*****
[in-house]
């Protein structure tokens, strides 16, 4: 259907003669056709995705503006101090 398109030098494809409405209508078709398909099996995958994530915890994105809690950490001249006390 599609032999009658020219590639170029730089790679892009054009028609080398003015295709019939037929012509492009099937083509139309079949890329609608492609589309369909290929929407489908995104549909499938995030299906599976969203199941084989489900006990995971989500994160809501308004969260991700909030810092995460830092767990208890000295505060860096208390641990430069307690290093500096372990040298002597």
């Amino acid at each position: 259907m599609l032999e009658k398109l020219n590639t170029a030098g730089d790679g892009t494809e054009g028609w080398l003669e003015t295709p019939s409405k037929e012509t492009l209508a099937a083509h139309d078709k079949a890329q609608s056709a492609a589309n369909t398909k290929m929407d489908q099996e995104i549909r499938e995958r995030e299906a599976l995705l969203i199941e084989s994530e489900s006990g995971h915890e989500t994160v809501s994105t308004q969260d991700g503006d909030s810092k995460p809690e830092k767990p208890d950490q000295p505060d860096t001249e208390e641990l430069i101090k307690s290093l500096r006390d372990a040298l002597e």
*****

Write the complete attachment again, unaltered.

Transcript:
[in-house]
């Protein structure tokens, strides 16, 4: 259907003669056709995705503006101090 398109030098494809409405209508078709398909099996995958994530915890994105809690950490001249006390 599609032999009658020219590639170029730089790679892009054009028609080398003015295709019939037929012509492009099937083509139309079949890329609608492609589309369909290929929407489908995104549909499938995030299906599976969203199941084989489900006990995971989500994160809501308004969260991700909030810092995460830092767990208890000295505060860096208390641990430069307690290093500096372990040298002597």
């Amino acid at each position: 259907m599609l032999e009658k398109l020219n590639t170029a030098g730089d790679g892009t494809e054009g028609w080398l003669e003015t295709p019939s409405k037929e012509t492009l209508a099937a083509h139309d078709k079949a890329q609608s056709a492609a589309n369909t398909k290929m929407d489908q099996e995104i549909r499938e995958r995030e299906a599976l995705l969203i199941e084989s994530e489900s006990g995971h915890e989500t994160v809501s994105t308004q969260d991700g503006d909030s810092k995460p809690e830092k767990p208890d950490q000295p505060d860096t001249e208390e641990l430069i101090k307690s290093l500096r006390d372990a040298l002597e």